MUCH HAS BEEN MADE of late of the gradual disappearance of Seattle’s once vibrant African-American community, under the onslaught of rapid population growth, rising land prices, and associated heightened property taxes. That community is centered on 23rd Avenue South and S. Jackson. Yet, what is also vaporizing are the landmarks of the adjoining Japanese American landscape many readers have known their entire lives.
In May 2017, I described the closing of Linc’s Tackle, at Rainier Avenue South at S. King St. To this, we can add the demolition of the home formerly used to house St. Peter’s Episcopal pastors— on the southeast corner of 16th Avenue S and S. King—and of the West Coast Printing building, on Rainier at S. Lane.
This trend would be harder for mainstream journalists to spot, because many former JA properties were not obviously JA. The businesses commonly had American-sounding names, to not attract attention and to blend in.
Only a few buildings were obviously JA. Besides the various Buddhist churches, I remember seeing the C.T. Takahashi building downtown from the bus, along the east side of 3rd Ave. For throughout the first six decades of the twentieth century, being JA was unpopular.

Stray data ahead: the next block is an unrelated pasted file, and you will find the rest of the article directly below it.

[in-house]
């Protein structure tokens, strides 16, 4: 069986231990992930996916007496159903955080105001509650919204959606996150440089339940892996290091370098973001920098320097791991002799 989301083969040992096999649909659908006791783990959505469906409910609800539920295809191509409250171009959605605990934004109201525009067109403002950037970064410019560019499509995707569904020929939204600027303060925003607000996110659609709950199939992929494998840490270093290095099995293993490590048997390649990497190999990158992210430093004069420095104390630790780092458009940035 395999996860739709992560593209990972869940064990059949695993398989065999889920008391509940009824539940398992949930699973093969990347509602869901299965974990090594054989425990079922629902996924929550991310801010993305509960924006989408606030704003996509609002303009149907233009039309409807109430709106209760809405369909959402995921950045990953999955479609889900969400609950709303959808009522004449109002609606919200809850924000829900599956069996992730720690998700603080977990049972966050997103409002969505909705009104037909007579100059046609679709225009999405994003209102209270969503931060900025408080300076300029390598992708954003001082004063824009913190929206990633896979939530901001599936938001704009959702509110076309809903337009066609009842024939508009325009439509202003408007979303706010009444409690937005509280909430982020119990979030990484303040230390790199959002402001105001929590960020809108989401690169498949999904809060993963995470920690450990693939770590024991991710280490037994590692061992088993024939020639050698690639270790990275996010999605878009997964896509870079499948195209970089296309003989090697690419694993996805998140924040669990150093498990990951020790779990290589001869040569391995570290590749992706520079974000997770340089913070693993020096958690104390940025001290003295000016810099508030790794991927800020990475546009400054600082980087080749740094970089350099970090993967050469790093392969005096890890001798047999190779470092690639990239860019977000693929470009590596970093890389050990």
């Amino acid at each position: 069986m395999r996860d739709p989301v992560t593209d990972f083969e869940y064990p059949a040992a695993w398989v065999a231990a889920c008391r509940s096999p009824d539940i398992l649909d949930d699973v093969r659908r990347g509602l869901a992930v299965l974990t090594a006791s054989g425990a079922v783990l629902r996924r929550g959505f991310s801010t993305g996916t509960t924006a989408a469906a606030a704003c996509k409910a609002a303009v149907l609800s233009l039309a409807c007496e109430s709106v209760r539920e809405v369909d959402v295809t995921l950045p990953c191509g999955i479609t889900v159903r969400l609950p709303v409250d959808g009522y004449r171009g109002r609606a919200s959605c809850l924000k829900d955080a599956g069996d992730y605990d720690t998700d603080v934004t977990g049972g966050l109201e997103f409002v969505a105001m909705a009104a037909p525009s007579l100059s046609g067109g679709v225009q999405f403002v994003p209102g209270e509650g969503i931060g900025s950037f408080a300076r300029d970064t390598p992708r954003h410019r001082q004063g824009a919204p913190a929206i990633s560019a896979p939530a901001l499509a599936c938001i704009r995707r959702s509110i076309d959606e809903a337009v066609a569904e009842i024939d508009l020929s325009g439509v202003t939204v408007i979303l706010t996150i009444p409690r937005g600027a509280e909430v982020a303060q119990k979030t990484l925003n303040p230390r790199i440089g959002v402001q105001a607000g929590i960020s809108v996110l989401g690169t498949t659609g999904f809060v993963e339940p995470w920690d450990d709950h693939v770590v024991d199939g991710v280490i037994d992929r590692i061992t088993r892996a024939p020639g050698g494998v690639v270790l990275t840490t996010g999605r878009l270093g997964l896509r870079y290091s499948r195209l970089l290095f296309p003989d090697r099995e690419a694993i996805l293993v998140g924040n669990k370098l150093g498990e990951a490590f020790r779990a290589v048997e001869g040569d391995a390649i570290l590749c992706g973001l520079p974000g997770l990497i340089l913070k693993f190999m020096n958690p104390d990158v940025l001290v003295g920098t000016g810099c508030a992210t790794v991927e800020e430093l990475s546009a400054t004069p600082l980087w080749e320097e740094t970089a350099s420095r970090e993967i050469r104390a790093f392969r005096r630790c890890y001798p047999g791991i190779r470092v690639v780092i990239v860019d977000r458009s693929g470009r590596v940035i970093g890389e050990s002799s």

Like the St. Peter’s pastoral house, the West Coast building is slated to be torn down for higher-density housing. In the fleeting time that the West Coast Printing building has remaining, three extraordinary American goldfinches have made it their home. These male birds are unusual for retaining their bright-yellow summer plumage in winter. The bird books tell us that male finches are vivid because it helps them attract mates.
As a native JA Seattleite, I have mixed emotions on seeing buildings like that of West Coast Printing slated for demolition. On the one hand, we will lose the JA landmark. On the other, multistory brick buildings like it need to come down. They are earthquake hazards. Moreover, present-day crowded Seattle needs the housing space.
And so, in the remaining time that the West Coast building has, I suggest that readers take a last look at it, and its goldfinches.